# LCM

The `LCM` function in Google Sheets calculates the least common multiple (LCM) of two or more numbers. The LCM is the smallest positive integer that is a multiple of every number in the input set. This function is commonly used in mathematical computations and in finding the lowest common denominator when adding or subtracting fractions.

## Usage

Use the `LCM` formula with the syntax shown below, it has 2 required parameters:

Parameters:
1. value1 (required):
The first value or range of values for which you want to calculate the LCM.
2. value2 (required):
The second value or range of values for which you want to calculate the LCM.

## Examples

Here are a few example use cases that explain how to use the `LCM` formula in Google Sheets.

### Calculating the LCM of two numbers

You can use the `LCM` function to find the LCM of two numbers. For example, to find the LCM of 12 and 18, you would use the formula `=LCM(12, 18)`, which returns the value 36.

### Calculating the LCM of a range of numbers

You can use the `LCM` function with a range of numbers to find the LCM of all the numbers in the range. For example, to find the LCM of the numbers 2, 4, and 8, you would use the formula `=LCM(A1:A3)`, where A1:A3 contains the values 2, 4, and 8. This returns the value 8.

### Finding the lowest common denominator of fractions

To add or subtract fractions with different denominators, you need to find the lowest common denominator (LCD). You can use the `LCM` function to find the LCD. For example, to add the fractions 1/3 and 1/6, you would first find the LCD, which is 6, using the formula `=LCM(3, 6)`. You would then convert each fraction to have a denominator of 6, giving you 2/6 and 1/6, which can be added together to get 3/6 or 1/2.

## Common Mistakes

`LCM` not working? Here are some common mistakes people make when using the `LCM` Google Sheets Formula:

### Incorrect range format

One common mistake is to input the range of values incorrectly. The range should be in the format 'A1:A10' for example. Make sure to include the colon and use the correct column and row references.

### Not enough arguments

Another common mistake is to not provide enough arguments. The LCM formula requires at least two values to find the least common multiple. Make sure to include all necessary arguments.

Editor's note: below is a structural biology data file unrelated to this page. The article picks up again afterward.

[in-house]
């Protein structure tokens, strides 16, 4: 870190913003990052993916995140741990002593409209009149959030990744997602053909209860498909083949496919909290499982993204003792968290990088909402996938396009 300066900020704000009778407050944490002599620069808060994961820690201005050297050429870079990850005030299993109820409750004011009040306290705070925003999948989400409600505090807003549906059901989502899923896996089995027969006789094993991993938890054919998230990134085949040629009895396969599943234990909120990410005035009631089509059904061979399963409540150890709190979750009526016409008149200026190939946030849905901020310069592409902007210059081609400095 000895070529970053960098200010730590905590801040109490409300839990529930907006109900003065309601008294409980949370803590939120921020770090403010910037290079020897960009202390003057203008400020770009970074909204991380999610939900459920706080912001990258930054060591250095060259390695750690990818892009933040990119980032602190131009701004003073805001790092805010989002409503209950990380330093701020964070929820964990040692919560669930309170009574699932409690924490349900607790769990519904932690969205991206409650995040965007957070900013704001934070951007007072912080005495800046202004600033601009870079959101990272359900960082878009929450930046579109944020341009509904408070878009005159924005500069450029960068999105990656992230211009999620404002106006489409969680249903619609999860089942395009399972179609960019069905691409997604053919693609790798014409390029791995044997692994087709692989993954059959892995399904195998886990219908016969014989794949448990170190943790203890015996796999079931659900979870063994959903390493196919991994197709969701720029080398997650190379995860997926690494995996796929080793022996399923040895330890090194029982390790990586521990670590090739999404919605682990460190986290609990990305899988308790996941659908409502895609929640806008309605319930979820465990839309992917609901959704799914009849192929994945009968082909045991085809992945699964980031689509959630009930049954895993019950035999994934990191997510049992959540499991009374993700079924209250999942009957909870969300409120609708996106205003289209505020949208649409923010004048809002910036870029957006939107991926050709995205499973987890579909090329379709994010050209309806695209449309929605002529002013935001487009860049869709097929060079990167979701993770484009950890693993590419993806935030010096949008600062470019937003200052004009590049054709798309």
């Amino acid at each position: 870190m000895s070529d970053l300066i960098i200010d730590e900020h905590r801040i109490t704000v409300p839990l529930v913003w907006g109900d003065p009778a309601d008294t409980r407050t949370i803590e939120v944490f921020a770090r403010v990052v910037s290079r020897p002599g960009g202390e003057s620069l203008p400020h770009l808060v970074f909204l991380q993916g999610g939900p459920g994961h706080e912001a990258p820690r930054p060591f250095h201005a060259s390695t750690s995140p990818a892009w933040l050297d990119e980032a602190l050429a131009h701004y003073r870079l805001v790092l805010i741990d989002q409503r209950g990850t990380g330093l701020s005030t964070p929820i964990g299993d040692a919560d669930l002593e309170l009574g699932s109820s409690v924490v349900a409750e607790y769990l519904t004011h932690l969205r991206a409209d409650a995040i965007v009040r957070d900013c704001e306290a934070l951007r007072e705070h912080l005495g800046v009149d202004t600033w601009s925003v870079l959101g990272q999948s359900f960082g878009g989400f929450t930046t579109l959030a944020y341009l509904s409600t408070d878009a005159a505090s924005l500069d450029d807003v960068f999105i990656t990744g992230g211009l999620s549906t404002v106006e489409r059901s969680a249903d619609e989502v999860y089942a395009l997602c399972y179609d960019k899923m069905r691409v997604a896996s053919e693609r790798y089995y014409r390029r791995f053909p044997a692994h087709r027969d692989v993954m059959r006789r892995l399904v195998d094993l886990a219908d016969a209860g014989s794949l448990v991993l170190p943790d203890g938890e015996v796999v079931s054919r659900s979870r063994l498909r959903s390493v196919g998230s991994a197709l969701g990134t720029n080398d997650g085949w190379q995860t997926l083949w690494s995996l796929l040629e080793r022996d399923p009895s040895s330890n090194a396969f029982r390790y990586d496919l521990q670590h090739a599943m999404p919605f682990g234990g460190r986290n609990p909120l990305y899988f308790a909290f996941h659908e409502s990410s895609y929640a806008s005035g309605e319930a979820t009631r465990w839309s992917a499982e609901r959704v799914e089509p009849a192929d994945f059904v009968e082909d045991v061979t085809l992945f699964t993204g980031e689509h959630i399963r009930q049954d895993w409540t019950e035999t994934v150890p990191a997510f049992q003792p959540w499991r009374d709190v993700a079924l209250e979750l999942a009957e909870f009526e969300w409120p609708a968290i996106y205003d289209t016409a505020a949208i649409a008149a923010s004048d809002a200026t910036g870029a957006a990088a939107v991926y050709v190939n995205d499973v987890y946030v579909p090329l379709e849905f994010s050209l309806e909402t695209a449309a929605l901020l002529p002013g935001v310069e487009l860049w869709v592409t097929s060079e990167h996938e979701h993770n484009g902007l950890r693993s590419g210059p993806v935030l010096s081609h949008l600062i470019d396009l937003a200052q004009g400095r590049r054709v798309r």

### Non-numeric values

The LCM formula only works with numeric values. If you include non-numeric values, the formula will result in an error. Make sure all values are numeric or use the ISNUMBER function to check.

### Zero or negative values

If any of the values provided are zero or negative, the LCM formula will result in an error. Make sure all values are positive and greater than zero.

### Incorrect function name or spelling

Double-check that you have spelled the function name correctly and that you are using the correct function name. If you are still having trouble, try looking up examples of the function being used or consult the Google Sheets documentation.

The following functions are similar to `LCM` or are often used with it in a formula:

• `GCD`

The GCD formula returns the greatest common divisor of two or more integers. It is often used in mathematical calculations to find the highest number that divides evenly into two or more numbers. The GCD formula is part of the Math functions in Google Sheets.

• `PRODUCT`

The `PRODUCT` formula in Google Sheets multiplies all the numbers given in the arguments and returns the product. It is commonly used to calculate the total product of a range of cells.

• `SUM`

The `SUM` function in Google Sheets adds up a range of numbers. This function is most commonly used to sum the values in a range of cells.

• `QUOTIENT`

The `QUOTIENT` formula in Google Sheets returns the integer portion of a division operation. It takes two parameters, the `dividend` and the `divisor`. The formula divides the `dividend` by the `divisor` and returns the quotient without the remainder.

You can learn more about the `LCM` Google Sheets function on Google Support.